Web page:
Waters: In defence of ‘frivolous’ candidates

In a democracy, where anyone can run for office, there are no frivolous candidates, just people you don't want to vote for.

With a civic election around the corner, this tends to be the time you hear people complain about “frivolous” political candidates.

I’m not sure what that means.

In a democracy, just like the right—albeit irresponsible—not to vote, everyone also has the right to run for public office.

As long as they meet the criteria set out, such as having the required number of nominators and enough money to pay the required fee, they’re good to go. The criteria does not, however, specify that they be qualified for the office they are seeking. That decision is made made by the voters.

These candidates, after all, just like MPs and MLAs, are the public’s representatives, They are not, and should not be expected to be, experts in every field they are ultimately responsible for. City’s have employees for that, folks who are supposed to know all about roads, utilities, infrastructure, recreation, programming and finance. The elected folks have to rely on them even though the buck stops with the folks who face the ultimate job review every four years.

But to get elected in the first place, candidates have to convince enough voters they are the right choice. And it should not be a popularity contest. If you want to be elected, you should bring something to the table.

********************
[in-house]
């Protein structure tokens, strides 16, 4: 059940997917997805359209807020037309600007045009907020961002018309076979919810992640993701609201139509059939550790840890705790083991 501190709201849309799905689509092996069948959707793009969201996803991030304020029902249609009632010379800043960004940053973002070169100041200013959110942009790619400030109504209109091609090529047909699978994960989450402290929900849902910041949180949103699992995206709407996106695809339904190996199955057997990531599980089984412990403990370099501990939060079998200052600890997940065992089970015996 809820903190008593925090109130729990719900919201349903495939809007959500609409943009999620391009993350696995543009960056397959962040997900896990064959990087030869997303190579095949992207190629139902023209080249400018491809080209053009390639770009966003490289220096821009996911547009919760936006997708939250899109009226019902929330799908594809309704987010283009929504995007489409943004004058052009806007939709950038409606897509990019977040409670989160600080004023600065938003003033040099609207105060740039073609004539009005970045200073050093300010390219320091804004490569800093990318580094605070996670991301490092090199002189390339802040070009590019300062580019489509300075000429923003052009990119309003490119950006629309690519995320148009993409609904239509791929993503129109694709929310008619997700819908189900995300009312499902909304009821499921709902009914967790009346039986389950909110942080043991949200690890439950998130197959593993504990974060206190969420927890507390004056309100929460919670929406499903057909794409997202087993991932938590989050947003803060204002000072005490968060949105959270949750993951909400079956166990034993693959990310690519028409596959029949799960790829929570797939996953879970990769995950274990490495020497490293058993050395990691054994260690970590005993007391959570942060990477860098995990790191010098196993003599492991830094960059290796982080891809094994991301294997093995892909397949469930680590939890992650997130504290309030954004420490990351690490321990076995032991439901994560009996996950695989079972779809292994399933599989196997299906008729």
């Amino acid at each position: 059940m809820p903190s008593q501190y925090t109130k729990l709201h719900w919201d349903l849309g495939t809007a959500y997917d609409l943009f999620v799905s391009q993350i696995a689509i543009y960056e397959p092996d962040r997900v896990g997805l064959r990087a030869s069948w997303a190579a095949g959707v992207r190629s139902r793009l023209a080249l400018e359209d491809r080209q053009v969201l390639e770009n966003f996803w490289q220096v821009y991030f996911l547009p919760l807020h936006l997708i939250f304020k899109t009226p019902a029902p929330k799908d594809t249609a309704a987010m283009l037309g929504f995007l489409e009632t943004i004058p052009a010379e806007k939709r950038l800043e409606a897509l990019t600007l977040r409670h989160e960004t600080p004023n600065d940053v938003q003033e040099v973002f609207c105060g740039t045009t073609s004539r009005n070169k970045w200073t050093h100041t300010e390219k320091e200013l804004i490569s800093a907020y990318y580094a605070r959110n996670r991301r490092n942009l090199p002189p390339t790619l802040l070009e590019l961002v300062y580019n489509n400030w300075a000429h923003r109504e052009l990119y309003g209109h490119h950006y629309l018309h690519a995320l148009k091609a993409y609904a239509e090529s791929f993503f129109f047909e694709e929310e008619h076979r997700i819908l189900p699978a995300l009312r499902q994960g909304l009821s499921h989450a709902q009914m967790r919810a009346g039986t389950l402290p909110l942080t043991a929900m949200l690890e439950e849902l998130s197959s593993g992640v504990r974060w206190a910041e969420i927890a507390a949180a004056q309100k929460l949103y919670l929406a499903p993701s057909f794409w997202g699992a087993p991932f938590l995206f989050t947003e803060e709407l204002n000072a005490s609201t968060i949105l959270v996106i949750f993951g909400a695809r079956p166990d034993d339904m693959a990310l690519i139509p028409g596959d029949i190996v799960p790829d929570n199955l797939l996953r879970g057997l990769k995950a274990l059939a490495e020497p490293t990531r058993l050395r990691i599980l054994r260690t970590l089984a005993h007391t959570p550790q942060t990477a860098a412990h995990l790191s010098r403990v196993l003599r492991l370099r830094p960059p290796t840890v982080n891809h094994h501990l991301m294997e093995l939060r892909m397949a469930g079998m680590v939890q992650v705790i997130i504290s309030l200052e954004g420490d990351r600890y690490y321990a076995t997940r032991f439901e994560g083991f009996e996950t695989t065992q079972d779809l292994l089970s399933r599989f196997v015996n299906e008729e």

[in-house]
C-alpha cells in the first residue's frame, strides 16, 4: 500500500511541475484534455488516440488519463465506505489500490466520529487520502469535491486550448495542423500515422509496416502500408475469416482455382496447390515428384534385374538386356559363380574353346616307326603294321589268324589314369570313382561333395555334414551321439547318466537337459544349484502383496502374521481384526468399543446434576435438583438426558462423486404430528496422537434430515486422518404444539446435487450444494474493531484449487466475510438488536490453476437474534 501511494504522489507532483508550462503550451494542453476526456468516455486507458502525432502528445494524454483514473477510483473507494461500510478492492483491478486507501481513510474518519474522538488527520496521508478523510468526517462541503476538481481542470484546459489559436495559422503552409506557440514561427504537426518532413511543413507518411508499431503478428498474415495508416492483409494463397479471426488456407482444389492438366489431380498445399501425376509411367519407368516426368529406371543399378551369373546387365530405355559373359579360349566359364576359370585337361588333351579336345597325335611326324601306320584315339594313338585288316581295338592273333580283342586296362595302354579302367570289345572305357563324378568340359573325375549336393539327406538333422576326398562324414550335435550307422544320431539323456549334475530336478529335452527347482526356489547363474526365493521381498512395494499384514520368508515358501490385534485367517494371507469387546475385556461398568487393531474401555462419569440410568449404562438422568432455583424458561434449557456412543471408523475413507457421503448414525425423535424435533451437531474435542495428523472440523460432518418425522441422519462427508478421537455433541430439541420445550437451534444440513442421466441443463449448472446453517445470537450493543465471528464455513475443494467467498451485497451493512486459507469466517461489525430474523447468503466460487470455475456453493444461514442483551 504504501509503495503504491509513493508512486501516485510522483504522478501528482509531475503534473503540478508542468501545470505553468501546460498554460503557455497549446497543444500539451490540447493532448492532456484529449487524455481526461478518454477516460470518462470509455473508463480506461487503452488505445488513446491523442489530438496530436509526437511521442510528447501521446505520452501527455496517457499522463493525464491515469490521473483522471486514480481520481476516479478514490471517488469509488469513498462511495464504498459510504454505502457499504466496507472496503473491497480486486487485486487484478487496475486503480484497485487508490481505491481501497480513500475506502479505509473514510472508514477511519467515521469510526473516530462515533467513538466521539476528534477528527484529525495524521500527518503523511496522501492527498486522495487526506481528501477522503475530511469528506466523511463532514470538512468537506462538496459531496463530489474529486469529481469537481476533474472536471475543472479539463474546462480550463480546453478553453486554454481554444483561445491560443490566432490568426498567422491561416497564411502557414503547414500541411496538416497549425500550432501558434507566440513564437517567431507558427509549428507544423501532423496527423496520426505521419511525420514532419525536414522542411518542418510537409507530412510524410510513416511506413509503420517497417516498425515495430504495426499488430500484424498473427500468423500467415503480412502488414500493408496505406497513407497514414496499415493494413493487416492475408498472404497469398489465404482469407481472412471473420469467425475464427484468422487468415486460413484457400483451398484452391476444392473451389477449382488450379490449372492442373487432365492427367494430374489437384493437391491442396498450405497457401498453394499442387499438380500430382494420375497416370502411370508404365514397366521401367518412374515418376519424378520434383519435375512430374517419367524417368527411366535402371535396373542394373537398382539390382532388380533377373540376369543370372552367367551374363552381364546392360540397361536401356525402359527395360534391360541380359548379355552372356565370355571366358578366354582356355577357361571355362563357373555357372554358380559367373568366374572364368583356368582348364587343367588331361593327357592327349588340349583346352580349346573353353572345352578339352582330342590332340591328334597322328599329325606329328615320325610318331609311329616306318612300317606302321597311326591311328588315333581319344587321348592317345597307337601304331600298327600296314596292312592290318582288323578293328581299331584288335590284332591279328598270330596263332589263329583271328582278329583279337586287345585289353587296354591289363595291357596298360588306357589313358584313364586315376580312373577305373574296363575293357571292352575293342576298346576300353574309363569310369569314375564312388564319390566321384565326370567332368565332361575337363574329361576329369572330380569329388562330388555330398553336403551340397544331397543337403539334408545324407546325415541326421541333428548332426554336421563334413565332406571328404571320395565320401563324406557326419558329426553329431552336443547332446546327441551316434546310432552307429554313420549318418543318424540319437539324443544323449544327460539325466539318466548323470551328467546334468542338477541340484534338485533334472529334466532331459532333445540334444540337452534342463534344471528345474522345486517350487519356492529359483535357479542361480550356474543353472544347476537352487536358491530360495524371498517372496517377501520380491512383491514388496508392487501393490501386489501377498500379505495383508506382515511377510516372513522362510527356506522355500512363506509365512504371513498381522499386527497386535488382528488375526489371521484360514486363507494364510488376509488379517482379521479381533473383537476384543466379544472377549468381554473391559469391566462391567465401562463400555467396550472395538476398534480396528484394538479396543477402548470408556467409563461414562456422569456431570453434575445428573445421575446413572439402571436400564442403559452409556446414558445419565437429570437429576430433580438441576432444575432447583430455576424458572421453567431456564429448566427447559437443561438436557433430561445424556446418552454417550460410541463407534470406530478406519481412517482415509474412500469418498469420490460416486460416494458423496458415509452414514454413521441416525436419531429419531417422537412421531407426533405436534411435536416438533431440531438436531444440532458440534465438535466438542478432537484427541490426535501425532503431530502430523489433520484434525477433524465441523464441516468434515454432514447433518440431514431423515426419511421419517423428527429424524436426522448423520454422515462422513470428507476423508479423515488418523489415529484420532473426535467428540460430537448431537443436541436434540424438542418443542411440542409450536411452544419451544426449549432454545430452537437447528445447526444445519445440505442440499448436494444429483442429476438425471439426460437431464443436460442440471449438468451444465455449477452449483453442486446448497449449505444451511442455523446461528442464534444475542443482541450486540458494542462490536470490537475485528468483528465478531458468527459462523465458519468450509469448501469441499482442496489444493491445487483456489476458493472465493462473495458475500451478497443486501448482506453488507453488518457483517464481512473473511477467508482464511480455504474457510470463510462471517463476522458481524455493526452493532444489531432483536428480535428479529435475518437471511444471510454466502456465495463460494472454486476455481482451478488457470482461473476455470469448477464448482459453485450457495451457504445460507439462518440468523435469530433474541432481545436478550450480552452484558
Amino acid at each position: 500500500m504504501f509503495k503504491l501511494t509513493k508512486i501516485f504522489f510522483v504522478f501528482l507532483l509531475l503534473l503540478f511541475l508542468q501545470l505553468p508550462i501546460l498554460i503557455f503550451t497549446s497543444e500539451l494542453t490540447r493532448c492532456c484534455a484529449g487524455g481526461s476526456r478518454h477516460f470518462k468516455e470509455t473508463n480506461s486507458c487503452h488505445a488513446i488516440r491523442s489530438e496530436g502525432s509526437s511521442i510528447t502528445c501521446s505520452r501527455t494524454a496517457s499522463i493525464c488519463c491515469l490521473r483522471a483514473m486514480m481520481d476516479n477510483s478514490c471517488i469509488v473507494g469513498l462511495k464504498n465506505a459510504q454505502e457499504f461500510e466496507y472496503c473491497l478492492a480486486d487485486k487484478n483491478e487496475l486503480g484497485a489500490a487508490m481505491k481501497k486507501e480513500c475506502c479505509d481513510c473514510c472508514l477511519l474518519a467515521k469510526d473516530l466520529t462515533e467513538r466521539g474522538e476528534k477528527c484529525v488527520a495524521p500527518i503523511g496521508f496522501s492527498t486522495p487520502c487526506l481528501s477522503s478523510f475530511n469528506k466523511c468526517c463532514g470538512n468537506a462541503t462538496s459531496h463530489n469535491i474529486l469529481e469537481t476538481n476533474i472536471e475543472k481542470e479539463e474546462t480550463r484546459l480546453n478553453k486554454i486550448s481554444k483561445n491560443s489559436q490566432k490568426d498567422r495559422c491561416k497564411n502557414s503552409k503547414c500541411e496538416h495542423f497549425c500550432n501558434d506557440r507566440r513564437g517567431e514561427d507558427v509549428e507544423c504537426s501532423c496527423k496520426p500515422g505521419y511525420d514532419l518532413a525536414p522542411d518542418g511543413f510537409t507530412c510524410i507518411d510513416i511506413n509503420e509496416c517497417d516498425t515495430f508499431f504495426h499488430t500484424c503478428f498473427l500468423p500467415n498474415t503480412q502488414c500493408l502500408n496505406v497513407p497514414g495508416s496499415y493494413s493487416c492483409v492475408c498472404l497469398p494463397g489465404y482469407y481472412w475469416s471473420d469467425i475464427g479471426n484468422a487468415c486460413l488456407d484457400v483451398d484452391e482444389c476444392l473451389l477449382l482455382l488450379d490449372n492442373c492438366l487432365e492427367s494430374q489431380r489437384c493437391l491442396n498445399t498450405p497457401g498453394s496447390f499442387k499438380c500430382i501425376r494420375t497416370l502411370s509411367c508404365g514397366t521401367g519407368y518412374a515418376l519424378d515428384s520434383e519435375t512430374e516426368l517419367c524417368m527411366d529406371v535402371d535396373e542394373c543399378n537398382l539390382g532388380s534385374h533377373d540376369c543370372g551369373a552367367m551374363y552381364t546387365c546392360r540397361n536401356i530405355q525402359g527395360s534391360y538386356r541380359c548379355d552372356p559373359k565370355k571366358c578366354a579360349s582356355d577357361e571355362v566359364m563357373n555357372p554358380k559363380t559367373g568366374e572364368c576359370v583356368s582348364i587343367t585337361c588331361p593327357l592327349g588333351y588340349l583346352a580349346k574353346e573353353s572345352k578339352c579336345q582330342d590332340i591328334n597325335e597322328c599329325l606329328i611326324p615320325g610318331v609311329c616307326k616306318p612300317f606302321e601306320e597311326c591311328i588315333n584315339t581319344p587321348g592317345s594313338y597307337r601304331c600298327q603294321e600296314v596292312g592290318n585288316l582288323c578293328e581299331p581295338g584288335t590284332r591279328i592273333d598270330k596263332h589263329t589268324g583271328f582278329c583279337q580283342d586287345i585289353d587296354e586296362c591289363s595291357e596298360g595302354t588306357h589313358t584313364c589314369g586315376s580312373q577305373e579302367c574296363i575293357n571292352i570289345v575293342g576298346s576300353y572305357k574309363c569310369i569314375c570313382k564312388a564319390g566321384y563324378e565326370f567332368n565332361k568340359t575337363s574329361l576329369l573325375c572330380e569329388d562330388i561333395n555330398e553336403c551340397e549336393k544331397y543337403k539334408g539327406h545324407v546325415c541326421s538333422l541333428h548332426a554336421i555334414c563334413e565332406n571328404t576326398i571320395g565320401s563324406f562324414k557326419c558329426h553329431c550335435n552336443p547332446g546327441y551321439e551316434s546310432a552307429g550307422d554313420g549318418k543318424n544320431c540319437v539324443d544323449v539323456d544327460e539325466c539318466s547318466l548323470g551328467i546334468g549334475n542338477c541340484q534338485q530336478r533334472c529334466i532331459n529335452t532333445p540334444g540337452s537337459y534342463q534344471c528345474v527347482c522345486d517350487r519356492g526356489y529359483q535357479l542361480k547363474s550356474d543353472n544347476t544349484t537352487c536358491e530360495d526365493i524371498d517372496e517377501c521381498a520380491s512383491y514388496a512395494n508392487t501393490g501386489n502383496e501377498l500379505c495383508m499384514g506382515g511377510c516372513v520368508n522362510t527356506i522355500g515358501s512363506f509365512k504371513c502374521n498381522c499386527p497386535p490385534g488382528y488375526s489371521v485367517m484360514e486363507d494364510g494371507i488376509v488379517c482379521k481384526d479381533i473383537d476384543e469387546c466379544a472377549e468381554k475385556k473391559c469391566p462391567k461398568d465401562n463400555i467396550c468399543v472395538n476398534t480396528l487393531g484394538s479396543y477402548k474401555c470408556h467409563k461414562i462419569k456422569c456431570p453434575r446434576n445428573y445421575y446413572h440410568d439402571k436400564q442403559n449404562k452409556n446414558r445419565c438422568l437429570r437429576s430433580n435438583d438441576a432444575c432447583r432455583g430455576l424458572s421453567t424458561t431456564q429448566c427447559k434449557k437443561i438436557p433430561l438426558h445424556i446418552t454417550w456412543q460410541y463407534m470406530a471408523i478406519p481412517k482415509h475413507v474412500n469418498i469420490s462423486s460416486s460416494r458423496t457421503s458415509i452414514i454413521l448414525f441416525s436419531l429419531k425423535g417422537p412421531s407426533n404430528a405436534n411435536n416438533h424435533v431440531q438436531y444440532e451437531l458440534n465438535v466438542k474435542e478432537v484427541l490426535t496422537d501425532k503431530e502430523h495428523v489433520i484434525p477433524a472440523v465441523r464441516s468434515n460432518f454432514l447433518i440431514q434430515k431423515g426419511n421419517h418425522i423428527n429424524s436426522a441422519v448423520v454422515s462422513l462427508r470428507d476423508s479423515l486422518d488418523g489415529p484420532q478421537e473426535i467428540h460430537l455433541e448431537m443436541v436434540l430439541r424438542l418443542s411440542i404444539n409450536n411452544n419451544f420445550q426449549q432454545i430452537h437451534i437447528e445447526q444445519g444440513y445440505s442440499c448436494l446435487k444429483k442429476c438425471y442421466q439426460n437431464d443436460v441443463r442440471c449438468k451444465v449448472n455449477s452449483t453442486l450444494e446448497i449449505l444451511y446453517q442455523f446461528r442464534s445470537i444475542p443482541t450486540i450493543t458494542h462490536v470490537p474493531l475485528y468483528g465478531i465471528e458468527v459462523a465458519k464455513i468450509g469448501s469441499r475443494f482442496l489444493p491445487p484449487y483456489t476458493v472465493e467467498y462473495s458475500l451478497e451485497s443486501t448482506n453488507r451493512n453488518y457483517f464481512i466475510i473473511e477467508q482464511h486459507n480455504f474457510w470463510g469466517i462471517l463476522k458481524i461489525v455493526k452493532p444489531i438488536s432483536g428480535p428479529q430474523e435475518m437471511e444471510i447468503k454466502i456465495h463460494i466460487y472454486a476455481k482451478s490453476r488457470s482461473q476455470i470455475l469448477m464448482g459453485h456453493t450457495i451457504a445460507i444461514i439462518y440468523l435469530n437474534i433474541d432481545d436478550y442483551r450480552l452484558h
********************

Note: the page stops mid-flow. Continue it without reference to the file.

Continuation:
With 31 candidates running for the eight available councillor positions in Kelowna and another eight wanting to be mayor, as well as the numerous candidates seeking councillor and mayor positions in Lake Country, Peachland and West Kelowna, as well as folks vying for regional district directorships and board of education trusteeships, that’s a lot of of people who need to make their case. And many won’t.

But it’s also up to voters to do some work. Voting for someone is like agreeing to employ them for the next four years. And as government like to say, it’s your tax dollars at work. So find out what  makes the candidate you want to vote for worth your vote. If they want to make cuts, have they any experience doing that in private industry? If they want cut taxes, what spending and services would they jettison to make the books balance? Will they represent you or represent the city to you? Short of being just another name on the ballot, why does any given candidate deserve your support?

And that goes for incumbents too. Have they lived up to the promises they made three years ago? In many ways it’s easier to decide when you’ve seen someone perform, and lived with the result of that performance, for the last few years.

Promises are easy to make at this time of year. So be skeptical. The wrong choice could result in four years of regret.

As for the term “frivolous” when it comes to candidates, that is most often used by people already in office and don’t like being challenged by every Tom, Dick and Harriet. To them, there’s a simple answer. Live with it.

Concentrate on what you can do not what someone else can’t. After all, every successful candidate was a newcomer at one point.

And, maybe, they were thought of as frivolous by the people in office at that time.

Alistair Waters is the assistant editor of the Capital News.